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ព័ត៌មាននិងរឿងផ្សេងៗ

Start by offering gifts they value

Many of my Japanese friends are comfortably middle-class and not interested foreign religions. They don’t seem to need anything. What can I offer them?

Besides teaching English, I’ve found that sharing foreign food and providing new cultural experiences are things they find valuable. And Christmas is always a great time to combine the three: English, food, and a different culture.

I often throw a Christmas potluck for my English students. I provide the main dishes—roast chicken, turkey, or ham—and sides they won’t easily find, like pecan pie and green bean casserole.

After feasting, we do a gift exchange, games, or performances. My students were sporting enough to do a nativity play one year and caroling another year—all in the name of experiencing foreign culture! I often end with a 5-minute speech, one of the few times I present the gospel overtly without first being asked questions about it.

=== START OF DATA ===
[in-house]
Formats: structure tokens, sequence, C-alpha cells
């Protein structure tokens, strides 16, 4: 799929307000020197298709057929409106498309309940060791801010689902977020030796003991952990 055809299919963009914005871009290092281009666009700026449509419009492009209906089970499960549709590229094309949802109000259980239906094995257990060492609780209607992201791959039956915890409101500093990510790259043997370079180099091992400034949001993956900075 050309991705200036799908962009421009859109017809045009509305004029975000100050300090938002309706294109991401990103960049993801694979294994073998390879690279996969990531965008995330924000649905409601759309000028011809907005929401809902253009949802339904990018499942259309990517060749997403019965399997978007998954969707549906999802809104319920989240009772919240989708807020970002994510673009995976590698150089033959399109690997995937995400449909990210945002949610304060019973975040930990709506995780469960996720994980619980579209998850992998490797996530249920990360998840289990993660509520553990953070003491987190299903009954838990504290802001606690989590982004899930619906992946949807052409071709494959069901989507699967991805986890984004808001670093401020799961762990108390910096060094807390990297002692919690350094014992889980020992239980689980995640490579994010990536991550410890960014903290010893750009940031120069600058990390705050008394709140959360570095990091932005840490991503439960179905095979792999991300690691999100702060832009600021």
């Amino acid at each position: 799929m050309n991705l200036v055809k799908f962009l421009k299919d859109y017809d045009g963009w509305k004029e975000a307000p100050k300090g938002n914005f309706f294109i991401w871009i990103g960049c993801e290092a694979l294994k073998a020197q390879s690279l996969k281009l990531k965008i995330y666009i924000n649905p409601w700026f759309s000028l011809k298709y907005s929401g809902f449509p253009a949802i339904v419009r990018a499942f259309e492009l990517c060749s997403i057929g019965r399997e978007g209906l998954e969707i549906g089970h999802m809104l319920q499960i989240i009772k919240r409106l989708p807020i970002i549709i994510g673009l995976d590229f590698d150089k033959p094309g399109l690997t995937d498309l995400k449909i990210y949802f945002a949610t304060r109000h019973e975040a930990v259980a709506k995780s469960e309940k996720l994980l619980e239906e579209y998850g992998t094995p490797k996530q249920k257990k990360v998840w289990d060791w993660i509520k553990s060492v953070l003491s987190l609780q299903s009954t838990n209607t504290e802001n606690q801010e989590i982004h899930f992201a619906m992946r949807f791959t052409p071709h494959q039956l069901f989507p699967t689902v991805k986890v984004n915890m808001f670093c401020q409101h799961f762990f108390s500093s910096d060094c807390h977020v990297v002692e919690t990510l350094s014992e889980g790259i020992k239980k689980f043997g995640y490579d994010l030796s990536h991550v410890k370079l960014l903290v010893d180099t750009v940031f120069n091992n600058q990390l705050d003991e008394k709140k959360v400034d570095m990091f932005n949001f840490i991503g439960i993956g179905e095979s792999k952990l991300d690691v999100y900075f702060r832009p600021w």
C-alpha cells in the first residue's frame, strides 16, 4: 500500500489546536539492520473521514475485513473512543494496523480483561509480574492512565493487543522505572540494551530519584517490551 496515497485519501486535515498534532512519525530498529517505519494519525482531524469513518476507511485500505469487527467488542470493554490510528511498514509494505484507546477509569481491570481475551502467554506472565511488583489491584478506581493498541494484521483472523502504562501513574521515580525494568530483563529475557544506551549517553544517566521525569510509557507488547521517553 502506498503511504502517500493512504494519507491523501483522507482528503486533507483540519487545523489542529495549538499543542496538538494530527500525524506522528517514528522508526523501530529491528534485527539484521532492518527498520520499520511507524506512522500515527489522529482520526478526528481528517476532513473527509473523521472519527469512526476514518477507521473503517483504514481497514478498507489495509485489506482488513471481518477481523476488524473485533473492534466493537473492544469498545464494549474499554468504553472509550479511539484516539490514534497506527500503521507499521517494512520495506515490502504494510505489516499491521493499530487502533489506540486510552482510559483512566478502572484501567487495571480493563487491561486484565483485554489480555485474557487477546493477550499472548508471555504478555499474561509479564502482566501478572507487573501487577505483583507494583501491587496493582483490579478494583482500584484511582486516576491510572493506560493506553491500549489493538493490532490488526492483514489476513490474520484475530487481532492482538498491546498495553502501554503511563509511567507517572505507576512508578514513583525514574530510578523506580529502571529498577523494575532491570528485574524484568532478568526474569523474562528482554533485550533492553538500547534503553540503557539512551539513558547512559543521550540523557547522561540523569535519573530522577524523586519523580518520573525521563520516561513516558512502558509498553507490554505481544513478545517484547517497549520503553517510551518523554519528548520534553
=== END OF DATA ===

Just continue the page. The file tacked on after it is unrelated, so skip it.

During the height of Covid, we couldn’t meet in person. I had an online party instead, with help from a relative in Singapore, whose friends there wanted an outreach opportunity. Together, we planned games, singing, and even mailed Singaporean snacks to my students! Later, some students continued to interact with their new Singaporean friends. For example, my student Mrs. A actually visited Singapore and wanted to meet my relatives.

Mrs. A isn’t a Christian despite attending church for 30+ years. She’s familiar with Christianity but has never taken a visible step forward. It’s hard to see the impact of all this outreach in her life. But I believe none of it is in vain.

Offering cultural experiences, especially foreign friendships, builds bridges. My students get to meet all kinds of Christians. When they see the beautifully diverse body of Christ, I believe they are more likely to see a place in it for themselves.

My Japanese students and other friends may not be interested in the gift of the gospel yet. But there are other gifts I can offer which they find valuable.

What kind of gift might you like to give?

By Nate, an OMF Friend

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